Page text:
Jazz and blues.

Given the exuberant eclecticism of Baltimore’s music scene, it can come as a bit of a shock to discover the city’s general disinterest in jazz — or at least, its lack of the traditional jazz clubs that are ubiquitous in New York and DC. That said, its many live-music venues guarantee something for everyone, and if you keep up with the notice boards you’re bound to find an act you like in your genre of choice.

Such was the case when I went to see Robert Frahm’s jazz/blues trio at the Cat’s Eye Pub last Wednesday. Cat’s Eye bills itself as an Irish bastion of established county comforts: stouts, ballads, and friendly conversation. Its clientele looks British Islesdescended but sounds mostly mid-Atlantic, including the staff; my Irish-radar was far from ringing. I also feel obliged to note that the bartender, though effusively polite and gracious, did not prepare my Guinness correctly. (For you discerning folk in search of a proper pour, head over to the James Joyce Irish Pub on President Street.) But this is just about the only complaint that I can level at the Cat’s Eye, which offers a warm and intimate setting in addition to a musical act every night of the week.

You might be struck by the pub’s tight space as you walk in, but don’t let that fool you: with over 25 taps, the Cat’s Eye presents a veritable who’s-who of classic Irish brews, in addition to some popular domestic and European brands. Its liquor shelves are less impressive, but if you’re a whiskey drinker you’ll find yourself in good company. The pub’s décor is fun and frenzied without seeming too oppressive (I’m thinking of Paper Moon Diner here). A series of Celtic murals line one wall, while the bar itself is covered in police and fire department patches from hundreds of districts. A mish-mash of naval, national, and beer flags hang horizontally suspended from the ceiling, as do two large model ships and (for no discernible reason) a tiny upended Christmas tree. If you plan on staying for more than a few minutes, you should get to the Cat’s Eye early—musical acts start at 9:30 and by ten o’clock the crowds roll in. Some 40 people showed up last Wednesday, despite the workweek.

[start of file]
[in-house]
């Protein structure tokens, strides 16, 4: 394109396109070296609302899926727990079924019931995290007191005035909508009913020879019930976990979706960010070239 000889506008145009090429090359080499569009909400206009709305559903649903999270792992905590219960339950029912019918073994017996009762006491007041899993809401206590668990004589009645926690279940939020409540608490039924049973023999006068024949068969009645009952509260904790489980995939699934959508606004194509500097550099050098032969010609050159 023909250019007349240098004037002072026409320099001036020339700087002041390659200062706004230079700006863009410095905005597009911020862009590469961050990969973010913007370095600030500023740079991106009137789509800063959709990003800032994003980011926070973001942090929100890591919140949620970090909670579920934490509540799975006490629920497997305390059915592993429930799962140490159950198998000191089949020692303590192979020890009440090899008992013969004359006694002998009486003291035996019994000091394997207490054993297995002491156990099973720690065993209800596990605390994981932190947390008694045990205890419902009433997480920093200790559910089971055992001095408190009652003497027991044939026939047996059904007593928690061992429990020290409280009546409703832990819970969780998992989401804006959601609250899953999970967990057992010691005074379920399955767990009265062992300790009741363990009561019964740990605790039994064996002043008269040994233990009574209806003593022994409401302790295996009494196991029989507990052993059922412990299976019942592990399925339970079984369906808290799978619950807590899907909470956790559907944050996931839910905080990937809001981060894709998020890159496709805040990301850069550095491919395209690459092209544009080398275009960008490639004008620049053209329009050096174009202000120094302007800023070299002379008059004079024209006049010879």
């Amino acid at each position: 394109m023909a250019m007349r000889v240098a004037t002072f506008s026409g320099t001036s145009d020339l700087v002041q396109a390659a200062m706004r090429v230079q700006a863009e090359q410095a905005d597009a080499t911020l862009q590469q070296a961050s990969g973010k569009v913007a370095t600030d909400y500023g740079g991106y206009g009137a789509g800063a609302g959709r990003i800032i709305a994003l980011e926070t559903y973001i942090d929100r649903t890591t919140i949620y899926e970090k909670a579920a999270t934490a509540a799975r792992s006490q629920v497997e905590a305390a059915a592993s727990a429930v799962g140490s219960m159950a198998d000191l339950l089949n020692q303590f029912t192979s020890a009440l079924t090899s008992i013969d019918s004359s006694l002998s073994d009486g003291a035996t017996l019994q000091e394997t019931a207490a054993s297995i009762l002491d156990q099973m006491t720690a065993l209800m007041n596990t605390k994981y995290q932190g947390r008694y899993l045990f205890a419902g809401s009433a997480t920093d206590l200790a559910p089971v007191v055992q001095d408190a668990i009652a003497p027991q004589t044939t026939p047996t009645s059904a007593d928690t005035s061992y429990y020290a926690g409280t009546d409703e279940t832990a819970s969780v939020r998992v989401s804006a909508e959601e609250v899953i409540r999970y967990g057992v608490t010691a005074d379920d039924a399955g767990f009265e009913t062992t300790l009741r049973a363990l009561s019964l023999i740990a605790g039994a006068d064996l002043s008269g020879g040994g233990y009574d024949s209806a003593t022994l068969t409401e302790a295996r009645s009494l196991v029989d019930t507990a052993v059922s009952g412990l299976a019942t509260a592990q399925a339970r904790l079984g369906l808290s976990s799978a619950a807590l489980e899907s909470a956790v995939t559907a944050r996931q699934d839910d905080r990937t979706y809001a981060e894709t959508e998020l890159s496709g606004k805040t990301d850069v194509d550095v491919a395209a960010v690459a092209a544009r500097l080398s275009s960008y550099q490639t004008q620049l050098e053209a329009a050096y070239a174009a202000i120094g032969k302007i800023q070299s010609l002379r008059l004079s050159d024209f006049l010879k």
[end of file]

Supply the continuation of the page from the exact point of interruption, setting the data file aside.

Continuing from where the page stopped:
As for the music, much will depend on the day you go, but I thoroughly enjoyed Wednesday’s lineup. Frahm’s trio played a lively set consisting of some old blues standards with occasional wanderings into jazz and fusion territory. The frontman himself is a talented technical guitarist, as well as the youngest member of the group. Steve Potter set a smooth tone with the bass line and Phil Cunneff kept good time on the drums. After several songs and just as many brews, some of the pub’s younger patrons began dancing on the middle of the floor.

Speaking of age, perhaps the coolest aspect of the Cat’s Eye is its generational diversity: within a 25-to-60 range all ages were well represented. Not surprisingly, this is a defining aspect of true Irish pubs, where younger folks traditionally mingle with a middle-aged crowd.

So if you’re on the lookout for a music spot with energy and pizzazz, look no further than the Cat’s Eye Pub, located at 1730 Thames Street.

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